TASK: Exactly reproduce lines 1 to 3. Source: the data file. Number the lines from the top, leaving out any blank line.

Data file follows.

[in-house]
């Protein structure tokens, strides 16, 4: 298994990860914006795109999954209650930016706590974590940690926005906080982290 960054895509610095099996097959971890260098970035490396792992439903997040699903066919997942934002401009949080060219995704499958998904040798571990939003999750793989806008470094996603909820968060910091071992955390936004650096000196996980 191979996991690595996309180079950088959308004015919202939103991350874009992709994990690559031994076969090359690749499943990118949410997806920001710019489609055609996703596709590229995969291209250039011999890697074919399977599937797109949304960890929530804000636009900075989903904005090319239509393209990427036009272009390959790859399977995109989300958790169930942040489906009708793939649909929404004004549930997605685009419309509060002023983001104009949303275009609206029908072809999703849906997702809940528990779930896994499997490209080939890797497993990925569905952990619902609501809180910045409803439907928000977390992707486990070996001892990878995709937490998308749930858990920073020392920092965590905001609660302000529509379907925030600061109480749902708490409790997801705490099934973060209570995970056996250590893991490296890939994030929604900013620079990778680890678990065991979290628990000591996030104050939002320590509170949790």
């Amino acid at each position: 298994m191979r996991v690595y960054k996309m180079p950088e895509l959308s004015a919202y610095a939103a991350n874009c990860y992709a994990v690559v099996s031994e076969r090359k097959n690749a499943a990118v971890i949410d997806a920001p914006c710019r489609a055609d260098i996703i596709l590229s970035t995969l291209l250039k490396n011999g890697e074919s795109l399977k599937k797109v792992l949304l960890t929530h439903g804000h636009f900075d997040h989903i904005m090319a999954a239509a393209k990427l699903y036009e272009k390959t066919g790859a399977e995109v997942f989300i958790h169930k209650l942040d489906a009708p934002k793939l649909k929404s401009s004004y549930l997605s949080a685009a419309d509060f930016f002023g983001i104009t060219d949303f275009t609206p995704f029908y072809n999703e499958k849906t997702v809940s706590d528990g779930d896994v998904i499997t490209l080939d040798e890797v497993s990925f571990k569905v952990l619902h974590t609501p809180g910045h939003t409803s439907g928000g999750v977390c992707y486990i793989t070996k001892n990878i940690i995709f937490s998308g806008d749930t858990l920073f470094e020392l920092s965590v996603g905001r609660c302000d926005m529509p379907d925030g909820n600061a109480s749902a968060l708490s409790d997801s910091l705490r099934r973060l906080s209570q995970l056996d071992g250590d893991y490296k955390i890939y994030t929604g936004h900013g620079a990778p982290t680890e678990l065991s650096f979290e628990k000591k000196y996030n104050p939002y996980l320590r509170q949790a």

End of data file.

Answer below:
[in-house]
């Protein structure tokens, strides 16, 4: 298994990860914006795109999954209650930016706590974590940690926005906080982290 960054895509610095099996097959971890260098970035490396792992439903997040699903066919997942934002401009949080060219995704499958998904040798571990939003999750793989806008470094996603909820968060910091071992955390936004650096000196996980 191979996991690595996309180079950088959308004015919202939103991350874009992709994990690559031994076969090359690749499943990118949410997806920001710019489609055609996703596709590229995969291209250039011999890697074919399977599937797109949304960890929530804000636009900075989903904005090319239509393209990427036009272009390959790859399977995109989300958790169930942040489906009708793939649909929404004004549930997605685009419309509060002023983001104009949303275009609206029908072809999703849906997702809940528990779930896994499997490209080939890797497993990925569905952990619902609501809180910045409803439907928000977390992707486990070996001892990878995709937490998308749930858990920073020392920092965590905001609660302000529509379907925030600061109480749902708490409790997801705490099934973060209570995970056996250590893991490296890939994030929604900013620079990778680890678990065991979290628990000591996030104050939002320590509170949790």
């Amino acid at each position: 298994m191979r996991v690595y960054k996309m180079p950088e895509l959308s004015a919202y610095a939103a991350n874009c990860y992709a994990v690559v099996s031994e076969r090359k097959n690749a499943a990118v971890i949410d997806a920001p914006c710019r489609a055609d260098i996703i596709l590229s970035t995969l291209l250039k490396n011999g890697e074919s795109l399977k599937k797109v792992l949304l960890t929530h439903g804000h636009f900075d997040h989903i904005m090319a999954a239509a393209k990427l699903y036009e272009k390959t066919g790859a399977e995109v997942f989300i958790h169930k209650l942040d489906a009708p934002k793939l649909k929404s401009s004004y549930l997605s949080a685009a419309d509060f930016f002023g983001i104009t060219d949303f275009t609206p995704f029908y072809n999703e499958k849906t997702v809940s706590d528990g779930d896994v998904i499997t490209l080939d040798e890797v497993s990925f571990k569905v952990l619902h974590t609501p809180g910045h939003t409803s439907g928000g999750v977390c992707y486990i793989t070996k001892n990878i940690i995709f937490s998308g806008d749930t858990l920073f470094e020392l920092s965590v996603g905001r609660c302000d926005m529509p379907d925030g909820n600061a109480s749902a968060l708490s409790d997801s910091l705490r099934r973060l906080s209570q995970l056996d071992g250590d893991y490296k955390i890939y994030t929604g936004h900013g620079a990778p982290t680890e678990l065991s650096f979290e628990k000591k000196y996030n104050p939002y996980l320590r509170q949790a």